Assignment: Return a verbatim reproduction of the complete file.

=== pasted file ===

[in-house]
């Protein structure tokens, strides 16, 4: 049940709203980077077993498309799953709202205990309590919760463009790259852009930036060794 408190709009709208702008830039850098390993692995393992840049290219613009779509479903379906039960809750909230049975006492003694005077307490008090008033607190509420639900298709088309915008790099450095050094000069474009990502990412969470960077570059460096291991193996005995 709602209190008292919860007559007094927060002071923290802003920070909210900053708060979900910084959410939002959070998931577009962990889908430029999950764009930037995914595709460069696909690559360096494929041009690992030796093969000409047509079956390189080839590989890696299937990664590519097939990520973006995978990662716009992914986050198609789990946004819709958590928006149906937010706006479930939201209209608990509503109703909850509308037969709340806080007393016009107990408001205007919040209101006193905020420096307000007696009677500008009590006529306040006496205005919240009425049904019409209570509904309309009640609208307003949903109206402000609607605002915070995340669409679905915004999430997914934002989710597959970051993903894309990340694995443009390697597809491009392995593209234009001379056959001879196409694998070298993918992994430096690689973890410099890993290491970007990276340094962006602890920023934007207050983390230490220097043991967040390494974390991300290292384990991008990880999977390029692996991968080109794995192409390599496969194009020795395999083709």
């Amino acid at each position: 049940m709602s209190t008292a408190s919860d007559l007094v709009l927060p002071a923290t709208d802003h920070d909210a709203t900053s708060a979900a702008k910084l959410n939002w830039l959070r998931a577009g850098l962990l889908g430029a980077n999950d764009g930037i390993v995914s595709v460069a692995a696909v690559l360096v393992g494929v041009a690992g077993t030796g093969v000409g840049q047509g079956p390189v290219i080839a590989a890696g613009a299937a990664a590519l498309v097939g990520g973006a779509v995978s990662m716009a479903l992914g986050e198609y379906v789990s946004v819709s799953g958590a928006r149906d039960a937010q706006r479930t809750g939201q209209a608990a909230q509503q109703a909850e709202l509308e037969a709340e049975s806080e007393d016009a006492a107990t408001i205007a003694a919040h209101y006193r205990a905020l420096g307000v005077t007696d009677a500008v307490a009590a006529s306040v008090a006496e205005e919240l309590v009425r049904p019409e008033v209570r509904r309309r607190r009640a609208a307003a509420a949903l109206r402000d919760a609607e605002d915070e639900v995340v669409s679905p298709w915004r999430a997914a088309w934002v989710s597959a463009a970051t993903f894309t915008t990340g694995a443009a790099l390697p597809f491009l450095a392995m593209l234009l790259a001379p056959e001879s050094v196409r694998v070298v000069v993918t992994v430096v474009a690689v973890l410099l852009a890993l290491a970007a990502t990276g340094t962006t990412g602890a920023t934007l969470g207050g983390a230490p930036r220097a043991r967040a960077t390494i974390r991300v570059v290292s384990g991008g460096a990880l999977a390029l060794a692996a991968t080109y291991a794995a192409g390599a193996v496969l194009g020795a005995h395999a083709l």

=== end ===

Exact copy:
[in-house]
């Protein structure tokens, strides 16, 4: 049940709203980077077993498309799953709202205990309590919760463009790259852009930036060794 408190709009709208702008830039850098390993692995393992840049290219613009779509479903379906039960809750909230049975006492003694005077307490008090008033607190509420639900298709088309915008790099450095050094000069474009990502990412969470960077570059460096291991193996005995 709602209190008292919860007559007094927060002071923290802003920070909210900053708060979900910084959410939002959070998931577009962990889908430029999950764009930037995914595709460069696909690559360096494929041009690992030796093969000409047509079956390189080839590989890696299937990664590519097939990520973006995978990662716009992914986050198609789990946004819709958590928006149906937010706006479930939201209209608990509503109703909850509308037969709340806080007393016009107990408001205007919040209101006193905020420096307000007696009677500008009590006529306040006496205005919240009425049904019409209570509904309309009640609208307003949903109206402000609607605002915070995340669409679905915004999430997914934002989710597959970051993903894309990340694995443009390697597809491009392995593209234009001379056959001879196409694998070298993918992994430096690689973890410099890993290491970007990276340094962006602890920023934007207050983390230490220097043991967040390494974390991300290292384990991008990880999977390029692996991968080109794995192409390599496969194009020795395999083709």
């Amino acid at each position: 049940m709602s209190t008292a408190s919860d007559l007094v709009l927060p002071a923290t709208d802003h920070d909210a709203t900053s708060a979900a702008k910084l959410n939002w830039l959070r998931a577009g850098l962990l889908g430029a980077n999950d764009g930037i390993v995914s595709v460069a692995a696909v690559l360096v393992g494929v041009a690992g077993t030796g093969v000409g840049q047509g079956p390189v290219i080839a590989a890696g613009a299937a990664a590519l498309v097939g990520g973006a779509v995978s990662m716009a479903l992914g986050e198609y379906v789990s946004v819709s799953g958590a928006r149906d039960a937010q706006r479930t809750g939201q209209a608990a909230q509503q109703a909850e709202l509308e037969a709340e049975s806080e007393d016009a006492a107990t408001i205007a003694a919040h209101y006193r205990a905020l420096g307000v005077t007696d009677a500008v307490a009590a006529s306040v008090a006496e205005e919240l309590v009425r049904p019409e008033v209570r509904r309309r607190r009640a609208a307003a509420a949903l109206r402000d919760a609607e605002d915070e639900v995340v669409s679905p298709w915004r999430a997914a088309w934002v989710s597959a463009a970051t993903f894309t915008t990340g694995a443009a790099l390697p597809f491009l450095a392995m593209l234009l790259a001379p056959e001879s050094v196409r694998v070298v000069v993918t992994v430096v474009a690689v973890l410099l852009a890993l290491a970007a990502t990276g340094t962006t990412g602890a920023t934007l969470g207050g983390a230490p930036r220097a043991r967040a960077t390494i974390r991300v570059v290292s384990g991008g460096a990880l999977a390029l060794a692996a991968t080109y291991a794995a192409g390599a193996v496969l194009g020795a005995h395999a083709l």